Whether the famed British comedy troupe was singing about cross-dressing lumberjacks, the religious significance of ejaculation or a knight fleeing from battle, Monty Python‘s music makes you just want to sway and sing along even all these years later. A perfect example is “Galaxy Song,” the Python’s infinitely catchy ode to the joys of space. Written by Eric Idle and John Du Prez and introduced to the world 1983’s The Meaning of Life, “Galaxy Song” explores both the metaphysics and astrophysics of humanity’s place among the stars:
In 2006, everyone was losing their mind over Gnarls Barkley’s breakout single “Crazy.” The song appealed to just about everyone: young/old, black/white, people who dug Motown and people who dug hip-hop. I was working at a record shop at the time, and music lovers turned out in droves to buy the duo’s debut album on CD, even in a era when most listeners were downloading iTunes singles en masse. Like Michael Jackson’s “Billie Jean,” the song blends dark, paranoid lyrics with a danceable groove.
Watching the Swedish band Europe’s epic 1986 video for “The Final Countdown” is like going through a checklist of all the cliches of ‘80s hair metal. Perfectly styled hair (check); pretty-faced lead singer (check); massive double bass drum kit (check); revealing leather pants (hell yeah); pyrotechnics (check); guitarists swaying back and forth in perfect unison (check); young girls reaching out for the band (check), etc., etc. etc. Now for those of you old enough to actually remember the ‘80s, you’ll recall that Metallica was supposed to be the antidote for all of these excesses. Fist-pumping, kick-ass metal written to piss off your parents and teachers and give the proverbial middle finger to authority. God, it was beautiful.
Jerry Garcia was not exactly known for his talkative stage persona. Though the legendary singer/guitarist of the Grateful Dead was adept at providing quality sound bites during interviews, whenever he stood before a large stadium crowd he was more likely to tune his guitar than engage in the typical “Hello, Cleveland!” stage banter. That’s what makes his recently released cover of “Long Black Veil” so intriguing. On May 4, 1963 while performing the song at Top of the Tangent in Palo Alto with his then-wife Sara (Ruppenthal) Garcia, Jerry was practically Mr. Chatterbox on stage.
“We had a request, or at least I did, after this last set, to do a song called ‘Long Black Veil,’ which is a modern country song,” he told the crowd, during a lengthy introduction to the tune. “But it’s pretty anyway, even at that. It’s not even a folk song, or anything. It’s just a song. Somebody wrote it and it’s on records with electric guitars and everything. But anyway, it’s a good song.” The track was included on the new box set Before the Dead, which chronicles Garcia’s live recordings with various groups in Northern California from 1961 through 1964. Long before the days of YouTube, somebody was seemingly always following him around with a tape recorder.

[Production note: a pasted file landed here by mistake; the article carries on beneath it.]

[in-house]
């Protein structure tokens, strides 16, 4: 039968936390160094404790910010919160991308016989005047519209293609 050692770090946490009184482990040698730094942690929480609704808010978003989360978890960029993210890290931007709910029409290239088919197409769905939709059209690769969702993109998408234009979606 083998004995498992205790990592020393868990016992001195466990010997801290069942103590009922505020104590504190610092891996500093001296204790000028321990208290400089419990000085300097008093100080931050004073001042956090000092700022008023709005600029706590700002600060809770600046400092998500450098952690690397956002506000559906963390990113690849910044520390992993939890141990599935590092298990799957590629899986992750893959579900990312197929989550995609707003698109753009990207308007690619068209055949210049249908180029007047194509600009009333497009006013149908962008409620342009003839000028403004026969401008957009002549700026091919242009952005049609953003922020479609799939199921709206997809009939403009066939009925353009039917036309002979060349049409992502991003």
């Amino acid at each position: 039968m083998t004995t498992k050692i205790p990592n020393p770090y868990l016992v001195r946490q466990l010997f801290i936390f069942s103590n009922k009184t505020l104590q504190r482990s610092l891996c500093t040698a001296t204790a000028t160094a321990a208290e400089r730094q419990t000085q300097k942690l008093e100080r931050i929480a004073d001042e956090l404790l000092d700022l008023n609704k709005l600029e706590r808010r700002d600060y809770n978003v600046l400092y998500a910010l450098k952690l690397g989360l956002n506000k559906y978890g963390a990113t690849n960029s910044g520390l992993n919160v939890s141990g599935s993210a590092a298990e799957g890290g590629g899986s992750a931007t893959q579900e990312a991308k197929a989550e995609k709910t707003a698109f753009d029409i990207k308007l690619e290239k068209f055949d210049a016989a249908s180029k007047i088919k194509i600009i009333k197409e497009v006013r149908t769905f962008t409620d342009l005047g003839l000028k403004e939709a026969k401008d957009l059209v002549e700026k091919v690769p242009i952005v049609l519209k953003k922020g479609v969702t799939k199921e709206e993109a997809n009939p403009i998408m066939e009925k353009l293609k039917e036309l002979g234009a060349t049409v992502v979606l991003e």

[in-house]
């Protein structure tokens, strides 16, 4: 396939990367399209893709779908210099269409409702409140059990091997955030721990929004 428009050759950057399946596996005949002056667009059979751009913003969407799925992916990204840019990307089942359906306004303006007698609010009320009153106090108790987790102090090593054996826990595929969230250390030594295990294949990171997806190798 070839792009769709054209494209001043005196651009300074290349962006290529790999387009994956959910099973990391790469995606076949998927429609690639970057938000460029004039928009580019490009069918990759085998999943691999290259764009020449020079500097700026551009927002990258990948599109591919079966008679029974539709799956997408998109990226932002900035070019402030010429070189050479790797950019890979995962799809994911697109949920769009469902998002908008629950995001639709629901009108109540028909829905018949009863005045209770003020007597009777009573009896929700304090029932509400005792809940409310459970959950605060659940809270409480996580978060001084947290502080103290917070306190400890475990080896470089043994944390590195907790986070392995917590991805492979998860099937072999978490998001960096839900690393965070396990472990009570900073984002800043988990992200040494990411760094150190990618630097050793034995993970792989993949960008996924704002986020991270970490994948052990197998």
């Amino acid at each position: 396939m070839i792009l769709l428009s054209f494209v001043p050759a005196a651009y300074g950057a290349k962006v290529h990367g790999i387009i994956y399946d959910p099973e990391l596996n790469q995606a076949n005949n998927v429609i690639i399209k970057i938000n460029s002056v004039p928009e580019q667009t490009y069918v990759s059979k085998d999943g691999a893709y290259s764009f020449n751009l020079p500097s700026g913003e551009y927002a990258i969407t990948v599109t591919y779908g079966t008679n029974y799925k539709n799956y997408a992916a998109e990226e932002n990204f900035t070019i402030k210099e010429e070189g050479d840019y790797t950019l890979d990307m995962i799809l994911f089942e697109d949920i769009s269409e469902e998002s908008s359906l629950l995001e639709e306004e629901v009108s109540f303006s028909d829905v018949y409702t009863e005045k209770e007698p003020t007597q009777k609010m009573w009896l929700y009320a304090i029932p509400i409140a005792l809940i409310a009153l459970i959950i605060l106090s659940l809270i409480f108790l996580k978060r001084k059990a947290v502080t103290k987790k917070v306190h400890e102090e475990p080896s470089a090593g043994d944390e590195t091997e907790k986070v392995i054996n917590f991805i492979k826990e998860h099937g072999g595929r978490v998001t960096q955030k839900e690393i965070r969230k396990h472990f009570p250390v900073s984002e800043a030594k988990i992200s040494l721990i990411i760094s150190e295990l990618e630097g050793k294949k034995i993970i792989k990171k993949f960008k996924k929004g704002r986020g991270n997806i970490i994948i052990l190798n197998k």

In early 1963, “Long Black Veil” was hardly the standard it is today. Originally recorded by country singer Lefty Frizzell in 1959, it had only been released commercially by a handful of artists at this point. The most notable version was by folk revivalists the Kingston Trio in 1962. Many of the more famous renditions had not yet hit vinyl. Joan Baez’s live recording would not be released until November 1963 and Johnny Cash did not put out his cut until 1965.
Garcia’s take on the song is simple and straightforward. He plays it, strumming his acoustic guitar without a psychedelic solo anywhere in sight. His voice strains a bit as he attempts to hit the high notes. Listening to Garcia sing, it feels as if he does not quite know who he’s supposed to sound like. While the song is by no means an essential addition to the Garcia canon, listening this track, and in fact the whole collection, is a bit like reading the original scroll of Jack Kerouac’s On the Road. Though hardly a finished product, the music provides a fascinating window into an artist developing and honing his craft.
Click here to listen to more covers of “Long Black Veil.”
There are few things that pique the interest of audiophiles more than the promise of unreleased music. Just remember the Beach Boys’ Smile or Guns n’ Roses’ Chinese Democracy. Before either album saw the light of day, there were years of speculation and countless articles imagining how they were lost masterpieces. They each came out with tremendous fanfare, but the luster quickly wore off.
For decades, outlaw country singer Gary Stewart, best known for his booze-themed country hits in the ‘70s and ‘80s, had his own unreleased-music legend. Only his were a batch of Motown covers recorded before he became famous. According to Rolling Stone, Motown Records publisher Jobete Music set up shop in Nashville in the mid-70s to hawk the label’s catalogue to country artists. A then-unknown Stewart was hired to record demo versions of three Motown songs. Though never released, the recordings supposedly made their way into the hands of producer Rory Dea who helped Stewart get signed to RCA. The story of the fabled lost tracks even earned a mention in Stewart’s Los Angeles Times obituary after he took his own life in 2003.
“Mountains of the Moon” is an obscure song, even by the standards of the Grateful Dead who had a habit of turning deep album cuts into concert staples. The group originally recorded it for their third studio album Aoxomoxoa (the name nobody can pronounce). Written by Jerry Garcia, Robert Hunter and Phil Lesh, the lyrics resemble a lost medieval ballad: “Cold mountain water/The jade merchant’s daughter/Mountains of the moon/ Bow and bend to me.” One can imagine Tyrion Lannister dancing to it on Game of Thrones.